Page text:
Friday, May 29, 2009


I've just finished two memoirs by Jane Bernstein about her daughter, Rachel.

Loving Rachel chronicles the first years of her life, when the family discovers that Rachel was born blind. Rachel suffers from seizures and the prognosis is poor. She could be developmentally disabled as well. It is the most honest book I've ever read about raising a child with any disability. And yet, there is hope and joy mixed with the sorrow of having a child who will not do the same things as other children. I cannot imagine the will it took for Jane to write this book while facing crisis after crisis.

A child with disabilities grows up into an adult with disabilities. Rachel in the World spans her childhood, adolescence and emerging adulthood. Like any 21-year-old, Rachel yearns to be independent of her mother and her numerous rules. I didn't realize how few options there are for adults with disabilities. This book was nowhere near as charming as the first memoir when Rachel was a cute baby and toddler. This book made me face harsh realities. I cannot even imagine the worry of entrusting your adult disabled child to the world. What will happen to them? Can society be trusted to give them the dignity and respect they deserve? The love and care and companionship they crave? Or will they be cast into isolation?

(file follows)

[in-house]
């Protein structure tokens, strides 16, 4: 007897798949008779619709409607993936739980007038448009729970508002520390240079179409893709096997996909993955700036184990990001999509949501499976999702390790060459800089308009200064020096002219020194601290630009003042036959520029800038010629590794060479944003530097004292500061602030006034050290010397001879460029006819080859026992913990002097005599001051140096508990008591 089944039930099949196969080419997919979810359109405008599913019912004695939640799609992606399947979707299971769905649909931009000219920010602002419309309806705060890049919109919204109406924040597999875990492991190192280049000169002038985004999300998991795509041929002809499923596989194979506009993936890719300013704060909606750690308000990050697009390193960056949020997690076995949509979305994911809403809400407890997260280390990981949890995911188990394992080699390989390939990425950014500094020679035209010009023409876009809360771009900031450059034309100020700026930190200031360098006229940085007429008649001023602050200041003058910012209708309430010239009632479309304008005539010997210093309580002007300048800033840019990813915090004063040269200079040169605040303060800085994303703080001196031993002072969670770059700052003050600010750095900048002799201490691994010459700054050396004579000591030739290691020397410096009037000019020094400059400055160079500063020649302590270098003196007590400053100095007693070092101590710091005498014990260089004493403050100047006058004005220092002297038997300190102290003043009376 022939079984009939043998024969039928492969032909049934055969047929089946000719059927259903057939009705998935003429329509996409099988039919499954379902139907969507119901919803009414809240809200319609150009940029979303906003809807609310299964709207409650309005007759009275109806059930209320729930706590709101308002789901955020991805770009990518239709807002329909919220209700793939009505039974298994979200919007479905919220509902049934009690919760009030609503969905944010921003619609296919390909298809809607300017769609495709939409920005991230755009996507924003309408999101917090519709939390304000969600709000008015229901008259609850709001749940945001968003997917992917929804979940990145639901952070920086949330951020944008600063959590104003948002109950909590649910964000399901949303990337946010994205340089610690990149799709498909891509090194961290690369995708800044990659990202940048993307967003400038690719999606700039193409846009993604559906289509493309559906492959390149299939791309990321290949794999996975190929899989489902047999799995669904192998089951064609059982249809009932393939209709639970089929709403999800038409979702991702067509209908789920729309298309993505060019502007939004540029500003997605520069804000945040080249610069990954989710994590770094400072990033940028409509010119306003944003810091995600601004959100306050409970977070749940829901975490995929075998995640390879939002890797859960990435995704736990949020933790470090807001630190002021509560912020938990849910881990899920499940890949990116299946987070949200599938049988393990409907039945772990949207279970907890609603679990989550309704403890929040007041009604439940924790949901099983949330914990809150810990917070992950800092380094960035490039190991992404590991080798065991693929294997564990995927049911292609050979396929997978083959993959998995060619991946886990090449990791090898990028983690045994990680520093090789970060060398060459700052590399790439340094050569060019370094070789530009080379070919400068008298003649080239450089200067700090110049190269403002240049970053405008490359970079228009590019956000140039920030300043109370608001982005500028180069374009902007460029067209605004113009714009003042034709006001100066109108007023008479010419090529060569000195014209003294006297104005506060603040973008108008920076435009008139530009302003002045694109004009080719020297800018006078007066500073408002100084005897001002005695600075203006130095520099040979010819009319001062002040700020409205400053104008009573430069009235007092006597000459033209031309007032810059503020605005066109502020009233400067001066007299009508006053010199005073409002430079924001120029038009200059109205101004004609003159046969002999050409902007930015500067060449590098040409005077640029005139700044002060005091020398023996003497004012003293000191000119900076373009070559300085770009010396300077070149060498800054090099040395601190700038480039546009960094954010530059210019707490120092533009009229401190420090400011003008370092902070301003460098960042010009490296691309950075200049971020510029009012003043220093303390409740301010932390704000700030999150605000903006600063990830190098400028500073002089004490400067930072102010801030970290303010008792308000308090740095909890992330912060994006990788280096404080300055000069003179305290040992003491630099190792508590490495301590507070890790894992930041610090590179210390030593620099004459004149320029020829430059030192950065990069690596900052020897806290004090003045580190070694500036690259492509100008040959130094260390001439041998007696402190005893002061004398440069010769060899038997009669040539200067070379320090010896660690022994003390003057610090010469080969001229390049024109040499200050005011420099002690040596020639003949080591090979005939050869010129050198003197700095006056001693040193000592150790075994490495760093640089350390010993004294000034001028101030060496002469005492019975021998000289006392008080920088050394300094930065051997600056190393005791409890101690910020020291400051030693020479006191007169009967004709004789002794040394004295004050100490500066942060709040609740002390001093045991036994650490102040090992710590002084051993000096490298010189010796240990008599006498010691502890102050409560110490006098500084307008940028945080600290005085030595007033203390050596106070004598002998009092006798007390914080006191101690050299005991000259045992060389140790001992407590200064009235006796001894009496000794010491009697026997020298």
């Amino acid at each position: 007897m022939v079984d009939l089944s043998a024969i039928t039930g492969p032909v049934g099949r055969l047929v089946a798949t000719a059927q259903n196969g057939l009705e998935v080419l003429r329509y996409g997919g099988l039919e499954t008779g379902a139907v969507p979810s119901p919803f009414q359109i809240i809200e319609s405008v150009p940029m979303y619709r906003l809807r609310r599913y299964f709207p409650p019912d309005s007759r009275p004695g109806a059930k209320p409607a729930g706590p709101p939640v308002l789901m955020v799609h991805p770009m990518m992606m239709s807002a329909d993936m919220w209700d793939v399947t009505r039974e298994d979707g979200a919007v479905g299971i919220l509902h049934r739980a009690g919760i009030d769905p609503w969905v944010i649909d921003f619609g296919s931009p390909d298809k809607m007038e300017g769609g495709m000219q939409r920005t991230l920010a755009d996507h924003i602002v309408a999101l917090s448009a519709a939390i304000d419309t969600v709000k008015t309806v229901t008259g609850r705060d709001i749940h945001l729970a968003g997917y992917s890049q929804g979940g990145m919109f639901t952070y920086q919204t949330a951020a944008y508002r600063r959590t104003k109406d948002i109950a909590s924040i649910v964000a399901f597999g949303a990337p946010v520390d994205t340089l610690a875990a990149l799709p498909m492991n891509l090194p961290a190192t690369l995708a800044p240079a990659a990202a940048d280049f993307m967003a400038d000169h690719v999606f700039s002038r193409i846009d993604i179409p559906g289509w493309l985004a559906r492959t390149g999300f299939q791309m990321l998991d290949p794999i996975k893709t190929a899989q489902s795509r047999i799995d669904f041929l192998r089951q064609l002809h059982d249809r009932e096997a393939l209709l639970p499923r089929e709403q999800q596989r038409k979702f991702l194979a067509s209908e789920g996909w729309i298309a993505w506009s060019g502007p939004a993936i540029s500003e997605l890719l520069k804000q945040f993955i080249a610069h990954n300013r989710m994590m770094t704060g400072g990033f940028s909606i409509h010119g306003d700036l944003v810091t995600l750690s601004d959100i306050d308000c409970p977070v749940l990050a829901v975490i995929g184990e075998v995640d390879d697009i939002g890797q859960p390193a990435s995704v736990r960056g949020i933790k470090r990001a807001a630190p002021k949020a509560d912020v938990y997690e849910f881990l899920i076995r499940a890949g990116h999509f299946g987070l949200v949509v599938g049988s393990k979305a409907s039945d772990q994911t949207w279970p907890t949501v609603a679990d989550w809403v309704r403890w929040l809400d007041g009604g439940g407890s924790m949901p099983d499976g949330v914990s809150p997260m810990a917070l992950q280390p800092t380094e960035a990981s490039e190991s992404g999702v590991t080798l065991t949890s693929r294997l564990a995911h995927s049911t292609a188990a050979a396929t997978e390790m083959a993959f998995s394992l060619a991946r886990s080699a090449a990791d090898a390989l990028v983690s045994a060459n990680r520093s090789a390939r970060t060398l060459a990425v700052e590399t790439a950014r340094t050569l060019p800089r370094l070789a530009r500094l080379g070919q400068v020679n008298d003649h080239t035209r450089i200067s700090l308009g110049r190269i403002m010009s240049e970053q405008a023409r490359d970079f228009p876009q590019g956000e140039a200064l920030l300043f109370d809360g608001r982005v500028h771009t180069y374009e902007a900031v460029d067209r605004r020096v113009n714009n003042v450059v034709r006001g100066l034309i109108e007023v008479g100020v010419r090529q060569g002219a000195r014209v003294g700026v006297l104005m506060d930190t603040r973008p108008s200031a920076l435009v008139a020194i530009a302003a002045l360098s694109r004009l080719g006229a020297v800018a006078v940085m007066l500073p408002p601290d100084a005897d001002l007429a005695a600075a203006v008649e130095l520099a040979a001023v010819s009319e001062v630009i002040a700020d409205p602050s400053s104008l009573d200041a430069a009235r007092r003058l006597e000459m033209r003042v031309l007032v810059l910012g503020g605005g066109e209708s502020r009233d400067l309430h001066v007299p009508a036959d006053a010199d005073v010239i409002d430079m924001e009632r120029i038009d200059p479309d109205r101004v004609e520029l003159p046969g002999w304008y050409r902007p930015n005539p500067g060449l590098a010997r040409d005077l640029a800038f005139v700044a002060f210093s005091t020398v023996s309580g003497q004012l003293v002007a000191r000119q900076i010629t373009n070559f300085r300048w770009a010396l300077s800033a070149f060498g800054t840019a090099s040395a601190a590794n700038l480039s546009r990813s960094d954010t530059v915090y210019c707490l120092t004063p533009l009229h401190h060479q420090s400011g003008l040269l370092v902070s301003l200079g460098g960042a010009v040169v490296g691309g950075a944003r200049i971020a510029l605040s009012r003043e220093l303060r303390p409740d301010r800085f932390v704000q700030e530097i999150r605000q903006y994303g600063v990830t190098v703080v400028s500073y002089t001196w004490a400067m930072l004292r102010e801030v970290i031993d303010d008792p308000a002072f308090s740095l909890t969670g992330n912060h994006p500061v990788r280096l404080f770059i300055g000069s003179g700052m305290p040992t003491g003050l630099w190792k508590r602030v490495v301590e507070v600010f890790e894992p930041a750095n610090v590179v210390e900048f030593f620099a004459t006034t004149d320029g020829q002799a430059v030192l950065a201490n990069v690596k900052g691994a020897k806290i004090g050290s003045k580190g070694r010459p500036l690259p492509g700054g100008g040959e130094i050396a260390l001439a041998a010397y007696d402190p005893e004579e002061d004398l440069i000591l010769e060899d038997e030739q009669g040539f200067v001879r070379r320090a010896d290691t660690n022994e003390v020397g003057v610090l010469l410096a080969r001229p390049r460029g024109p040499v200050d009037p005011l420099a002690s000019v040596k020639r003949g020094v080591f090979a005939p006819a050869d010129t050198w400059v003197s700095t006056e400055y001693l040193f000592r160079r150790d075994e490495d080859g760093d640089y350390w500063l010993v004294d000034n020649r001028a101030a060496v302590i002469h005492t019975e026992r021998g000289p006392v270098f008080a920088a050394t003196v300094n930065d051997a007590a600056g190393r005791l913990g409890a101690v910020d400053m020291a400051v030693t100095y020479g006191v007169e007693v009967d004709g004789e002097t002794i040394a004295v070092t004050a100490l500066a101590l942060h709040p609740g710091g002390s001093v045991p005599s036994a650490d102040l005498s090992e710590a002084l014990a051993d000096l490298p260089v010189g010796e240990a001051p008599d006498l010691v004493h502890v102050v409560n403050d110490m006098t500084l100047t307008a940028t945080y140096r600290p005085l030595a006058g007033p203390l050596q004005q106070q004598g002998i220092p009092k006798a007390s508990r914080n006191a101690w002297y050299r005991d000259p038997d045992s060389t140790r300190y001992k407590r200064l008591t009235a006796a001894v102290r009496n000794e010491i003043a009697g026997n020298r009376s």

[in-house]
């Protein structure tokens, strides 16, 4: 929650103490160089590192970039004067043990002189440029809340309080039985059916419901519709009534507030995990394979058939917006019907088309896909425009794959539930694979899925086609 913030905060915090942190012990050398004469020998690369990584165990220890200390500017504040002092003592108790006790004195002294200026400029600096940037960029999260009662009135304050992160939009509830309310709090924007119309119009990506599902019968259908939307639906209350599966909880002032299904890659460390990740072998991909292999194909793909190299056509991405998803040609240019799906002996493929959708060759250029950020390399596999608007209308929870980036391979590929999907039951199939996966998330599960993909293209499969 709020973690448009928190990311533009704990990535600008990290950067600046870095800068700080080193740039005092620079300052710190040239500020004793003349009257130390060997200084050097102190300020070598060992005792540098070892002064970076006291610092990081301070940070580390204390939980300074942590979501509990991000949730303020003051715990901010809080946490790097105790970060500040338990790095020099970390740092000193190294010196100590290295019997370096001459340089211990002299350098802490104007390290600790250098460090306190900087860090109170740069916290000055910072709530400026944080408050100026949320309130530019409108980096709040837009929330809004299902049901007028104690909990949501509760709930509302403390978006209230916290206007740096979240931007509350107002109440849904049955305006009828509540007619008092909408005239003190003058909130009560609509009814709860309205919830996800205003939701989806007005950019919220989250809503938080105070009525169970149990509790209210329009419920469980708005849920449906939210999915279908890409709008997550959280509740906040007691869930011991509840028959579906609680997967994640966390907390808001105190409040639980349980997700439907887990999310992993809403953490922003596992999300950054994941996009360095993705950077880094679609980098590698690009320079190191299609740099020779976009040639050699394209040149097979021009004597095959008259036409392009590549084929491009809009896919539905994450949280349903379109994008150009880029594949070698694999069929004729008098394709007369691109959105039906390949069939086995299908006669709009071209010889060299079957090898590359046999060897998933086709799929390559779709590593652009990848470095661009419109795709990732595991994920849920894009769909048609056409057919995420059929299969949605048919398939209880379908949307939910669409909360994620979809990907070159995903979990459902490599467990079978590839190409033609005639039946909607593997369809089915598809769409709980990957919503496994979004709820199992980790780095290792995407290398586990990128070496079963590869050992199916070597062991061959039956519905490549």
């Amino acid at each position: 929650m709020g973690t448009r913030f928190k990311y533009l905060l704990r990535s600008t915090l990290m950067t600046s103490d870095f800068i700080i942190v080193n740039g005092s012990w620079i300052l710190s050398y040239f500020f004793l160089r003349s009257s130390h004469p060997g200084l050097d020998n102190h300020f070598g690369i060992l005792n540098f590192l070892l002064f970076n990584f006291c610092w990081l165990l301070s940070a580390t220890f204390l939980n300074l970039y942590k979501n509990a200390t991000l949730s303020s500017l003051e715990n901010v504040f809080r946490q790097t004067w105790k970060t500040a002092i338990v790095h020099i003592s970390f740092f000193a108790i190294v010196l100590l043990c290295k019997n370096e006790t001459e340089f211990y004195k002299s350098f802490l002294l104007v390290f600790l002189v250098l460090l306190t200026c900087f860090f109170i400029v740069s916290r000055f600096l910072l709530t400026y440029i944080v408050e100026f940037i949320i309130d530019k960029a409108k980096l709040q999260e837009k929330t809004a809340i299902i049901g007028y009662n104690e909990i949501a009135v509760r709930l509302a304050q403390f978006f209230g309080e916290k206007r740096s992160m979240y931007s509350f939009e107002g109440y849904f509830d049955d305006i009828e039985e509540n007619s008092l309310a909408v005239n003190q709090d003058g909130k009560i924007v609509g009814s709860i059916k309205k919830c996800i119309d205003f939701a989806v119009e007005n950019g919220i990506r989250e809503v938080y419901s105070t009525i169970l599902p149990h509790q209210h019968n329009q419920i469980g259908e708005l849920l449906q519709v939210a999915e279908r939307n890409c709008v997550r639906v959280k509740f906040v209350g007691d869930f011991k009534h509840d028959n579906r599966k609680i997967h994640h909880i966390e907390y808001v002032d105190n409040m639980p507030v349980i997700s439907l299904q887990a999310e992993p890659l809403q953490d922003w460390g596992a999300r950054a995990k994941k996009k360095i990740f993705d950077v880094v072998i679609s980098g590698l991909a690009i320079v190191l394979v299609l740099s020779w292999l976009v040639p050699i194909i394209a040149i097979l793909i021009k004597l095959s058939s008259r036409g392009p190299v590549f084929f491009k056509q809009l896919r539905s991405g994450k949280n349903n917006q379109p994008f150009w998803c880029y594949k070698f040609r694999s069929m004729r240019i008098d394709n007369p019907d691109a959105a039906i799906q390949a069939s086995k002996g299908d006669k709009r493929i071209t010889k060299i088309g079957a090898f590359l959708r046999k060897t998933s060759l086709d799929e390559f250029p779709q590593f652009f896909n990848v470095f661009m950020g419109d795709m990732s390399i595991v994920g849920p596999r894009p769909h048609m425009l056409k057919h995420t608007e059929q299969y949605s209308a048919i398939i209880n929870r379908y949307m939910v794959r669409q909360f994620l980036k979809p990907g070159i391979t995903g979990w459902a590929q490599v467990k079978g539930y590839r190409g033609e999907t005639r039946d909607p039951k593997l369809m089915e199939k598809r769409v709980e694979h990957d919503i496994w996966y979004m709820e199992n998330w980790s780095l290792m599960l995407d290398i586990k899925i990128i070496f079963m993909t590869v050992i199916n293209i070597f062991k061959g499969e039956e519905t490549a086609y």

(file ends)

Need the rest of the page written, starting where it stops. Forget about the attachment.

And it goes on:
I do believe that as a society we are obligated to take care of those who cannot care for themselves. In many countries, disabled children are often left alone to figure out the world for themselves or worse, left to die. It is heartening to know that in the US, there are social programs to help integrate these children into regular schools, that there are programs for adults as well. But like anything, money is short and the needy many.

If you are interested in parenting a disabled child, I highly recommend these books.


Mary Witzl said...

I have cousins with severely disabled children, and the only thing they really worry about is dying before their children. They find caring for their children as maddening, joyous and satisfying as most parents, but the thought of leaving them to the mercies of the world torments them.

Good friends of ours care for adults with physical, emotional, and mental disabilities. They put so much love and thought into their work; every time we go to visit them, I am struck by what a great job they do. They really do provide the care and companionship these people need as much of the rest of us, and I can only hope that there will always be people like them around.

Vijaya said...

Yes, that is always the worry. Because who will love them after you're gone?

Bless your friends.

Angela said...

Oh, these sound like great books.